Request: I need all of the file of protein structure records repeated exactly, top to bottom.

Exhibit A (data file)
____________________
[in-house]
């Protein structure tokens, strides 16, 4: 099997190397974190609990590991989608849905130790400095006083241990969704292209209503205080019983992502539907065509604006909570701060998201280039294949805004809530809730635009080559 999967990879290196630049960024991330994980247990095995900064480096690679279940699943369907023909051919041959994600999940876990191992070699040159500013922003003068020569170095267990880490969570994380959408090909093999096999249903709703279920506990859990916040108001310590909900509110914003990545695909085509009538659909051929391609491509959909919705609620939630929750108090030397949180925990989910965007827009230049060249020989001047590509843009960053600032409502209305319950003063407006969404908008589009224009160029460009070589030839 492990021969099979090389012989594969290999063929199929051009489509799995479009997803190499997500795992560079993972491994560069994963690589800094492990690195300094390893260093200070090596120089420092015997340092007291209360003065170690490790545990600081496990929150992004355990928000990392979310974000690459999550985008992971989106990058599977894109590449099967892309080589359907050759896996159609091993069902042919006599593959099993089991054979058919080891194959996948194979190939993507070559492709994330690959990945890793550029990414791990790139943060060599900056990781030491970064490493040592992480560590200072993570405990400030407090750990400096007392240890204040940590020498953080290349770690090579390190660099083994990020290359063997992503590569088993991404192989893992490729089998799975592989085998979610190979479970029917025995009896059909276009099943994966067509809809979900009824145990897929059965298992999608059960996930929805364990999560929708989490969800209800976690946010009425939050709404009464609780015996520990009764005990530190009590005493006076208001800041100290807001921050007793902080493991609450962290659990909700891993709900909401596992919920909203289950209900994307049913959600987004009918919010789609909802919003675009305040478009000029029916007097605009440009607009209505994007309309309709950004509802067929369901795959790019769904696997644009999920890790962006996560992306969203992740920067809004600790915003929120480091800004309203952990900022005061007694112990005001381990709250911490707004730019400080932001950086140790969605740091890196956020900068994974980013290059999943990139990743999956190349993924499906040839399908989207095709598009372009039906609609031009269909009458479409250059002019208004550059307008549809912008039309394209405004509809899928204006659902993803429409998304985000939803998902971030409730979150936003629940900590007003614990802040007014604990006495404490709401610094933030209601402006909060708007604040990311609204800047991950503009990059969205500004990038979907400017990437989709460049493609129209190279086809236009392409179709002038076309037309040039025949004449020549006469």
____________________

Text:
[in-house]
């Protein structure tokens, strides 16, 4: 099997190397974190609990590991989608849905130790400095006083241990969704292209209503205080019983992502539907065509604006909570701060998201280039294949805004809530809730635009080559 999967990879290196630049960024991330994980247990095995900064480096690679279940699943369907023909051919041959994600999940876990191992070699040159500013922003003068020569170095267990880490969570994380959408090909093999096999249903709703279920506990859990916040108001310590909900509110914003990545695909085509009538659909051929391609491509959909919705609620939630929750108090030397949180925990989910965007827009230049060249020989001047590509843009960053600032409502209305319950003063407006969404908008589009224009160029460009070589030839 492990021969099979090389012989594969290999063929199929051009489509799995479009997803190499997500795992560079993972491994560069994963690589800094492990690195300094390893260093200070090596120089420092015997340092007291209360003065170690490790545990600081496990929150992004355990928000990392979310974000690459999550985008992971989106990058599977894109590449099967892309080589359907050759896996159609091993069902042919006599593959099993089991054979058919080891194959996948194979190939993507070559492709994330690959990945890793550029990414791990790139943060060599900056990781030491970064490493040592992480560590200072993570405990400030407090750990400096007392240890204040940590020498953080290349770690090579390190660099083994990020290359063997992503590569088993991404192989893992490729089998799975592989085998979610190979479970029917025995009896059909276009099943994966067509809809979900009824145990897929059965298992999608059960996930929805364990999560929708989490969800209800976690946010009425939050709404009464609780015996520990009764005990530190009590005493006076208001800041100290807001921050007793902080493991609450962290659990909700891993709900909401596992919920909203289950209900994307049913959600987004009918919010789609909802919003675009305040478009000029029916007097605009440009607009209505994007309309309709950004509802067929369901795959790019769904696997644009999920890790962006996560992306969203992740920067809004600790915003929120480091800004309203952990900022005061007694112990005001381990709250911490707004730019400080932001950086140790969605740091890196956020900068994974980013290059999943990139990743999956190349993924499906040839399908989207095709598009372009039906609609031009269909009458479409250059002019208004550059307008549809912008039309394209405004509809899928204006659902993803429409998304985000939803998902971030409730979150936003629940900590007003614990802040007014604990006495404490709401610094933030209601402006909060708007604040990311609204800047991950503009990059969205500004990038979907400017990437989709460049493609129209190279086809236009392409179709002038076309037309040039025949004449020549006469």